The majority of Acute Myeloid Leukemia cases are caused by variations in the FLT3 gene, a gene responsible for the creation and regulation of the Tyrosine Kinase Receptors (TKRs), which are located on the cell's surface. In AML, approximately 30% of cases have FLT3 mutations. These mutations come in two main types: internal tandem duplications (ITD) in the juxtamembrane domain (23% of cases) and point mutations in the tyrosine kinase domain (TKD) (7% of cases).

In contrast, the FLT3-TKD mutation does not significantly affect outcomes in AML. Therefore, many studies investigating FLT3 inhibitors have focused on patients with FLT3-ITD mutations.

Graph by CBioPortal exhibits recorded mutations in the FLT3 gene; 1294 Mutations: includes 195 duplicate mutations in patients with multiple samples (Source)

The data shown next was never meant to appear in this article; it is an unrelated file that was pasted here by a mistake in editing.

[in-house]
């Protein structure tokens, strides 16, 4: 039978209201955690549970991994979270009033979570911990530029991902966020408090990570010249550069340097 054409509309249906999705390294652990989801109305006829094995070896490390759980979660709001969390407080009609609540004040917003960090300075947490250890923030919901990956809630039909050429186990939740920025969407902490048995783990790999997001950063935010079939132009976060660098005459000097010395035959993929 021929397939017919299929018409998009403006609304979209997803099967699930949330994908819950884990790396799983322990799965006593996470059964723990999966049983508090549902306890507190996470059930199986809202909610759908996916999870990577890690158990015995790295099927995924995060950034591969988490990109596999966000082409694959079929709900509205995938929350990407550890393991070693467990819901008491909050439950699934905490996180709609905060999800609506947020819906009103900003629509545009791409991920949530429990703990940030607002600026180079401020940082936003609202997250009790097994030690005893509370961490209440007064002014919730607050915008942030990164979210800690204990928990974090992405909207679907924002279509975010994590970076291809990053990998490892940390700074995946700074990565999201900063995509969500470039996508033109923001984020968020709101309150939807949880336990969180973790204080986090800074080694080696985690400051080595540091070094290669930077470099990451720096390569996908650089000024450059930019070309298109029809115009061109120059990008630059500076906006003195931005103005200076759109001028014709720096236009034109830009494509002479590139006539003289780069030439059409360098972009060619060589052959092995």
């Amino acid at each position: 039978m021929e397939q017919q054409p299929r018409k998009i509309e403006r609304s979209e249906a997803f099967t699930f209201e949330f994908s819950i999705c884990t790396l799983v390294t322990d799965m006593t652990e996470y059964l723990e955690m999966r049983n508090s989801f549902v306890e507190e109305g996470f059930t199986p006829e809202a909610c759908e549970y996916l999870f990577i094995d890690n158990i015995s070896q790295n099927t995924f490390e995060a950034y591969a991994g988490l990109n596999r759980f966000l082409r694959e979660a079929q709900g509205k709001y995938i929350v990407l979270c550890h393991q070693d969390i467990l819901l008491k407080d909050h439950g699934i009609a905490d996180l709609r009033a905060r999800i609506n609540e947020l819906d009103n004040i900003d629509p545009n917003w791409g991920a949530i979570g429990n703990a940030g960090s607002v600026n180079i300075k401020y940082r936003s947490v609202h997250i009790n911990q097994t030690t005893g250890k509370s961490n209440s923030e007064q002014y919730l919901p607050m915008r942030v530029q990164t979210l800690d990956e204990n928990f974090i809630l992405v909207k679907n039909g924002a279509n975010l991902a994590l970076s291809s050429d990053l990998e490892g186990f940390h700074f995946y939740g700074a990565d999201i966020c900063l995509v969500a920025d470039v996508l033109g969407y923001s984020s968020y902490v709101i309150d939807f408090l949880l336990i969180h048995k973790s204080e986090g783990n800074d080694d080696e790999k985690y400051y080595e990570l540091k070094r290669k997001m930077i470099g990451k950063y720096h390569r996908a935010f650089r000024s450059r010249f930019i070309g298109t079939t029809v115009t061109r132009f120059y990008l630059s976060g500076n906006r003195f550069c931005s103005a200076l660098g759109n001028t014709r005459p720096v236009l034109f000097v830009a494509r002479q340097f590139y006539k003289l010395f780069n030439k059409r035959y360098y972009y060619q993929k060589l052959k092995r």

Routine cancer care is rapidly evolving to include tyrosine kinase inhibitors (TKIs). RTKs have been proven to be at root of several cancers including AML, and thus, a drug which tackles the prevention of the misexpression of RTKs is desperately needed. In regards to AML, extensive research has come forth presenting the most recently approved TKI, quizartinib.

Illustration explains FLT3 receptors and how TKIs inhibit the adverse effects of mutations. (Source)

Quizartinib, a drug designed specifically to target cancerous cells in patients with diagnosed FLT3-ITD AML, has been extensively researched in regard to its effect on RTKs; Quizartinib is designed to selectively inhibit FLT3 mutations . To do this, quizartinib routinely blocks RTKs from receiving the tyrosine kinase the normally would, thereby preventing the RTK from cueing unnecessary cell proliferation.